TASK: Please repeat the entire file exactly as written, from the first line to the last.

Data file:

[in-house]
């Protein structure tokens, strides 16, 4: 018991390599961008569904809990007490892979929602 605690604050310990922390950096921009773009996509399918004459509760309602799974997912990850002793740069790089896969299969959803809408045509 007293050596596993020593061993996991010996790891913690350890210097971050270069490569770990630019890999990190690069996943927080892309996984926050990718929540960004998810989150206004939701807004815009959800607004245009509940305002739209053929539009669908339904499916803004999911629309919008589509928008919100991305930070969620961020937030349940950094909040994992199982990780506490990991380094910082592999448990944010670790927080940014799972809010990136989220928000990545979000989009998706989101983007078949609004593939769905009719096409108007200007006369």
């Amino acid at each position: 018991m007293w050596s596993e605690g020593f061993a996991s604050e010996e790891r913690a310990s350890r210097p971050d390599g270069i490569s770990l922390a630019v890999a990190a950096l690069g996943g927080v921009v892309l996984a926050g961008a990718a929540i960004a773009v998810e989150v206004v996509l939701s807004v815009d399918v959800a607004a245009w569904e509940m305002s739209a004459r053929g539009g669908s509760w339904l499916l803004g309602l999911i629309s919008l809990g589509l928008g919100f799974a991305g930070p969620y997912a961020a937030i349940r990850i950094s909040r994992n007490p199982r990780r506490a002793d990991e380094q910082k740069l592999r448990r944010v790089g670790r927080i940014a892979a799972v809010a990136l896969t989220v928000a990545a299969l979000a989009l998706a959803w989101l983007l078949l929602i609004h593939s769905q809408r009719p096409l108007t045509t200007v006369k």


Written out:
[in-house]
């Protein structure tokens, strides 16, 4: 018991390599961008569904809990007490892979929602 605690604050310990922390950096921009773009996509399918004459509760309602799974997912990850002793740069790089896969299969959803809408045509 007293050596596993020593061993996991010996790891913690350890210097971050270069490569770990630019890999990190690069996943927080892309996984926050990718929540960004998810989150206004939701807004815009959800607004245009509940305002739209053929539009669908339904499916803004999911629309919008589509928008919100991305930070969620961020937030349940950094909040994992199982990780506490990991380094910082592999448990944010670790927080940014799972809010990136989220928000990545979000989009998706989101983007078949609004593939769905009719096409108007200007006369």
């Amino acid at each position: 018991m007293w050596s596993e605690g020593f061993a996991s604050e010996e790891r913690a310990s350890r210097p971050d390599g270069i490569s770990l922390a630019v890999a990190a950096l690069g996943g927080v921009v892309l996984a926050g961008a990718a929540i960004a773009v998810e989150v206004v996509l939701s807004v815009d399918v959800a607004a245009w569904e509940m305002s739209a004459r053929g539009g669908s509760w339904l499916l803004g309602l999911i629309s919008l809990g589509l928008g919100f799974a991305g930070p969620y997912a961020a937030i349940r990850i950094s909040r994992n007490p199982r990780r506490a002793d990991e380094q910082k740069l592999r448990r944010v790089g670790r927080i940014a892979a799972v809010a990136l896969t989220v928000a990545a299969l979000a989009l998706a959803w989101l983007l078949l929602i609004h593939s769905q809408r009719p096409l108007t045509t200007v006369k």